Bypassing Middlemen, This Agritech Relies On Greenhouse Farms To Deliver Fresh Produce At present, Clover is supplying seven to eight tonnes of products to its customers from over 70 acres of land
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India is an agricultural country. In this second-largest populous country, around 80 per cent of the rural population directly depends on agriculture and its allied activities. It employs approximately 52 per cent of labour and contributes 14-15 per cent to gross domestic product (GDP).
Despite such remarkable numbers and an export leader in staple cereals, farmers over the years have become victims of middlemen, uncertain weather conditions, and scattered demand in India.
However, with the advent of technology, one startup has been actively trying to solve these problems, promising a better yield and livelihood to farmers. Clover, a Bengaluru-based agritech startup, founded by four friends, have leveraged technology to produce demand-led cultivation.
In an interaction with Entrepreneur India, Avinash BR, co-founder, Clover, shares the journey of how four childhood friends became entrepreneurs and are providing fresh vegetables to their customers.
Coffee To Exotic Vegetables
Four founders of Clover—Avinash, Gururaj Rao, Arvind Murali, and Santhosh Narasipura—are childhood friends from Bengaluru. All having worked in established firms, returned to their home city in 2016. Having settled well in their respective lives, they used to meet often to relive their childhood days. However, the excitement to work on a new project and build it from scratch was missing in their lives. It is at this point, Narasipura, who owned a coffee estate in Karnataka asked his friends to venture into the coffee business.
"We were spending hours comprehending the coffee space, trying to understand large-scale cultivation. However, for one or another reason we could not materialize it," added Avinash.
However, three years later, Avinash now is grateful that the four haven't invested in coffee. Soon after the coffee failure, Narasipura offered his parcel land near Bengaluru to his friends to work.
"None of us were from the farming background. So from the very beginning, the idea was clear that we will not do conventional farming and instead rely on technology," said Avinash.
Avinash, who worked as a venture investor with Avishkaar earlier, had noted the emerging technologies that were driving the agri sector. He tabled the idea of hydroponics—a type of horticulture where crops grow without soil, by using mineral nutrient solutions in a water solvent. "Since we all were technology-driven we valued the importance of modern solutions in this sector," Avinash added.
The four friends set up a greenhouse on an acre of land and thus began the journey of Clover.
"The idea was simple. Can we grow? If we can then can we send the product directly to the customers, bypassing middlemen and aggregators?" Avinash said.
Initially, Clover started cultivating exotic vegetables in Bengaluru which were cultivated in the nearby hill station Ooty.
Avinash and his partners noted that though these exotic vegetables have a high demand in Bengaluru, the low shelf life and long hours of transportation from the farm to various markets was degrading the quality of the product. Uncertain weather conditions acted as a double whammy and disrupted the supply chain.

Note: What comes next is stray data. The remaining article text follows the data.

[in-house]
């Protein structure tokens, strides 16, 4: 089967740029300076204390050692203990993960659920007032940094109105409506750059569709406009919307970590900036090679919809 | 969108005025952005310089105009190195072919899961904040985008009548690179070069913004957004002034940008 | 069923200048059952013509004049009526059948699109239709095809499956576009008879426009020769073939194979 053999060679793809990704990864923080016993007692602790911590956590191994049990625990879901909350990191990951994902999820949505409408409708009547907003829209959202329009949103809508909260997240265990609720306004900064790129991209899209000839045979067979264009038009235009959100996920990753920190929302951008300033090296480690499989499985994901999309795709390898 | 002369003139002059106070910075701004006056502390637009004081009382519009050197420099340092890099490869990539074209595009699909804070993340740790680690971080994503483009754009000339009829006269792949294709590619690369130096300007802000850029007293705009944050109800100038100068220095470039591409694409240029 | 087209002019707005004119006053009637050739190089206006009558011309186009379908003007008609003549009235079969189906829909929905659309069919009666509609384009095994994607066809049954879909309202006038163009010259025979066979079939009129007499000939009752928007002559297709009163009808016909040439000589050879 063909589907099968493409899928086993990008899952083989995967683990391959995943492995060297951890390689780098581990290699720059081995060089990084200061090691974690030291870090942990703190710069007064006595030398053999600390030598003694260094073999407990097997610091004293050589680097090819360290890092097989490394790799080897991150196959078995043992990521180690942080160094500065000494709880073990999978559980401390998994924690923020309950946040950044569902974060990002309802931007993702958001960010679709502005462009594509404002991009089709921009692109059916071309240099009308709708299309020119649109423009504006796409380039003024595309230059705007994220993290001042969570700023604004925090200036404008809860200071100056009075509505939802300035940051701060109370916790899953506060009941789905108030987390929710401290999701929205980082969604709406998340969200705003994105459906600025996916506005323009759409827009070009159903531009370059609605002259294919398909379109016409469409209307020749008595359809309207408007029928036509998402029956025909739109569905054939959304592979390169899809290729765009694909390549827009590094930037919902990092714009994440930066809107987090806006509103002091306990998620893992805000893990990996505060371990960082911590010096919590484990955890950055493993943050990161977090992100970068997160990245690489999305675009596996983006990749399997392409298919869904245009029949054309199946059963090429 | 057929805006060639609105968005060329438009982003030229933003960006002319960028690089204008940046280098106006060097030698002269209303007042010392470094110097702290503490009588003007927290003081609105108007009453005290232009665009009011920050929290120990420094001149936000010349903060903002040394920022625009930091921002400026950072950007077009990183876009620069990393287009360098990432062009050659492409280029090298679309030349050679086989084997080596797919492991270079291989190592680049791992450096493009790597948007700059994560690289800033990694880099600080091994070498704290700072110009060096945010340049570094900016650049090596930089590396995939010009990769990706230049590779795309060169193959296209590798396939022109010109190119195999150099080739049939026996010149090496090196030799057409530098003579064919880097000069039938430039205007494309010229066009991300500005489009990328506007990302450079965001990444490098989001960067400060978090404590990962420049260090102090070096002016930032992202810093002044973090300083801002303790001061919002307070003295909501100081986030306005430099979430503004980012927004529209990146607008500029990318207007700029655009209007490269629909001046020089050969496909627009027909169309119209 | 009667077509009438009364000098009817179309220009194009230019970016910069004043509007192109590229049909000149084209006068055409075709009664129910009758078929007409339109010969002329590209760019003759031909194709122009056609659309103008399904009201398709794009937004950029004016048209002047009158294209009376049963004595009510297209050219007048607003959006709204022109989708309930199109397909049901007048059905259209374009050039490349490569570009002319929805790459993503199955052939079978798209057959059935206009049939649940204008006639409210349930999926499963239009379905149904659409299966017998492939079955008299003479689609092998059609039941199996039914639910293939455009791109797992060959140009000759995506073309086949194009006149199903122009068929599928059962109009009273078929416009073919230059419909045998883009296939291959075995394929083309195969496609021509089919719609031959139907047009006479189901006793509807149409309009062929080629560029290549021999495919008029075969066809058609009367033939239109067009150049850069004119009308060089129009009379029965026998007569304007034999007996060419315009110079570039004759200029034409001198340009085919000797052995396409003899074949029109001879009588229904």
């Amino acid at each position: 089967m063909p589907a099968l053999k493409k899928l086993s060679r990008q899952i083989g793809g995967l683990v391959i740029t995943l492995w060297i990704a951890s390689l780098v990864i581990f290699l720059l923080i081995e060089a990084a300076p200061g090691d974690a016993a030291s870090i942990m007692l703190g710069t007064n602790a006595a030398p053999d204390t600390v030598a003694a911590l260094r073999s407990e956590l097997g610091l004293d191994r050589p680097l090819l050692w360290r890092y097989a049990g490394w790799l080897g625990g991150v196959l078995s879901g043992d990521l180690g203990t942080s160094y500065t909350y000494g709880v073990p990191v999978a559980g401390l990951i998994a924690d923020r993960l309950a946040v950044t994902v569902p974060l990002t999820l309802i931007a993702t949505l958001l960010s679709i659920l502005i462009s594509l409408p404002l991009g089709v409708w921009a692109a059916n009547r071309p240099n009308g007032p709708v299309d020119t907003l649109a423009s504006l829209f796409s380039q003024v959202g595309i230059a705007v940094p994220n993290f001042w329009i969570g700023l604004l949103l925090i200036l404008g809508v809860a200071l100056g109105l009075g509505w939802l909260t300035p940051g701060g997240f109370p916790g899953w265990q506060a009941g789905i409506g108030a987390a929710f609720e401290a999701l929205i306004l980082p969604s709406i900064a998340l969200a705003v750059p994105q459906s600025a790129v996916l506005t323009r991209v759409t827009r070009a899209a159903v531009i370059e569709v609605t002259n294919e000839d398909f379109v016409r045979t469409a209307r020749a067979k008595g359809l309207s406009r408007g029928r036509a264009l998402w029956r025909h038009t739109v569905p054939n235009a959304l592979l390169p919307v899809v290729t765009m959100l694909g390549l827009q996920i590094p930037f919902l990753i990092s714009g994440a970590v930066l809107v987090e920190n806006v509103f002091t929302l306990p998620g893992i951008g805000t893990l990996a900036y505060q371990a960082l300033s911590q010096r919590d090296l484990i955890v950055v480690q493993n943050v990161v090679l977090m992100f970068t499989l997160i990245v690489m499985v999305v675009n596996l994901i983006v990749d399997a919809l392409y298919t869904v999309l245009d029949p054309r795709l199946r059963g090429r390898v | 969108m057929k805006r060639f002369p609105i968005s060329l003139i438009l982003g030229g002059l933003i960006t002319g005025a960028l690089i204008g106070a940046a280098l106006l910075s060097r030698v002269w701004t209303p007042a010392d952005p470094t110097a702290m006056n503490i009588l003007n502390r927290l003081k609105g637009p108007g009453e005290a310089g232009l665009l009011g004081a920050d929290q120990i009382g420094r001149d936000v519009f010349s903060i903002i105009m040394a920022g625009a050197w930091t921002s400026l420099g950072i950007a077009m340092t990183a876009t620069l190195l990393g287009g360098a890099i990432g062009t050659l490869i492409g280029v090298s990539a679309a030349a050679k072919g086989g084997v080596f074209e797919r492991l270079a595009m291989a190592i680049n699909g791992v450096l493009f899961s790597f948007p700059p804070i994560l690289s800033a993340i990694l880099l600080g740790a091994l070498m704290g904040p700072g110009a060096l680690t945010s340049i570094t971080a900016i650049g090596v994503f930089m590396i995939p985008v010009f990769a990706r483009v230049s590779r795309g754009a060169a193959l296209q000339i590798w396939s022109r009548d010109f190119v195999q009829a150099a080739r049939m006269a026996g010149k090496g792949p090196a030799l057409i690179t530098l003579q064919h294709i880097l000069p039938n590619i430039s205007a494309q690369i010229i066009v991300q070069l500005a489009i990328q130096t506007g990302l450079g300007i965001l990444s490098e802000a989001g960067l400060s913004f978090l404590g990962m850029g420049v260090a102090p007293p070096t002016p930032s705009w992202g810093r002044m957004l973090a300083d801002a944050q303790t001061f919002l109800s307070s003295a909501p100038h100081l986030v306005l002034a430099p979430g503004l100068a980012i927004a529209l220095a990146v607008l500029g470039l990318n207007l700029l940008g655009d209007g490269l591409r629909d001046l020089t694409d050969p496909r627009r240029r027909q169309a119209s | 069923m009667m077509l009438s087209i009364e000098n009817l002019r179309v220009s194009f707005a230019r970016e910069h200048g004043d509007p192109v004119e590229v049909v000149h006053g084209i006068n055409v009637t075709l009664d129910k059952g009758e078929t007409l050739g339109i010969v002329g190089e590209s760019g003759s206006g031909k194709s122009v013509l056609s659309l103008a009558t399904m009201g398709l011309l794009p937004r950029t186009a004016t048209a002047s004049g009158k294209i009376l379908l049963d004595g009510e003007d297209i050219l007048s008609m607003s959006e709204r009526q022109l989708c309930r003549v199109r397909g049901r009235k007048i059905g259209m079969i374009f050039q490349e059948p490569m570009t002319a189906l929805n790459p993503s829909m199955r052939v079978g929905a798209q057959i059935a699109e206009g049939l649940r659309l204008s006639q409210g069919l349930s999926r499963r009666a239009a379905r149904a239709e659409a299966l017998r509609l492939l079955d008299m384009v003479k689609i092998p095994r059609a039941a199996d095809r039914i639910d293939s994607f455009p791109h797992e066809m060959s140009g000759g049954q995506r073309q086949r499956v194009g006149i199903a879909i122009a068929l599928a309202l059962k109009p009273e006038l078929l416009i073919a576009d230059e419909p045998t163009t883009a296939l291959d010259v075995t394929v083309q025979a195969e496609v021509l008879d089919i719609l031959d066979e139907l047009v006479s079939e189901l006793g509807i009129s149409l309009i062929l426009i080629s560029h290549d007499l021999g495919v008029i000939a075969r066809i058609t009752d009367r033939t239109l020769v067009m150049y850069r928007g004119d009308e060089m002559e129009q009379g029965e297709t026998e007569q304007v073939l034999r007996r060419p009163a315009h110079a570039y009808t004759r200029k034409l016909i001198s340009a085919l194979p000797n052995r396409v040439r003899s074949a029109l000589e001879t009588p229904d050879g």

To provide a much reliable source of these exotic herbs and vegetables, Clover reached out to its customers who were cloud kitchens and restaurants in the city.
Within the next six months, Clover noticed a surge in demand because of its demand-led cultivation, managed farm network, and full-stack agronomy. Customers across the cities asked them to tune up the volume of the produce and incorporate more crops.
"We were only growing on an acre of land. Witnessing the surge in demand, we reached out to farmers already owning greenhouse farms and asked them to partner with us," added Avinash.
To Avinash's shock, most of the farmers were unaware of the demand in the market and had little idea of how to grow different crops irrespective of the season.
By the start of 2018, with the help of farmers, Clover was able to different types of crops on a ten-acre space, thus fulfilling the customer's demand.
Apart from handing over the demand, Clover provided these farmers with agronomy solutions to produce more yields within a stipulated time.
At present, Clover is directly supplying around seven to eight tonnes of products to its customers from over 70 acres of land.
The firm in May raised INR 7 crore in venture debt which is on top of $5.5 million it raised in series A round in February from Accel, Omnivore and Mayfield.
From B2B to B2C
Clover, which predominantly enjoyed demand from restaurants and cloud kitchens, witnessed a staggering drop in demand due to the stringent lockdowns enforced by the government of India in the wake of COVID-19 pandemic.
"April was a tough month for us. We have two warehouses in the city but were only able to operate it at subpar capacity," Avanish said.
Clover witnessed 70-75 per cent drop in demand volume, as cloud kitchen and restaurants stared at a bleak future.
This is when Avanish and his team decided to shift its focus from B2B and move to B2C model.
"One thing that was in our favour was we always focused on the quality and packaging of the product," Avanish added.
Currently, Clover is generating 80 per cent of its revenue from the B2C and has surpassed its pre-COVID level demand.
The agritech startup will also be rolling out its website and app for customers who can directly order their needs.
The Omnivore-backed startup, in a soft-launch, inaugurated its warehouse in Hyderabad and will soon start operation. In the coming future, Avanish wants Clover to tap the demand in other metropolitan cities like Mumbai, Pune and Delhi.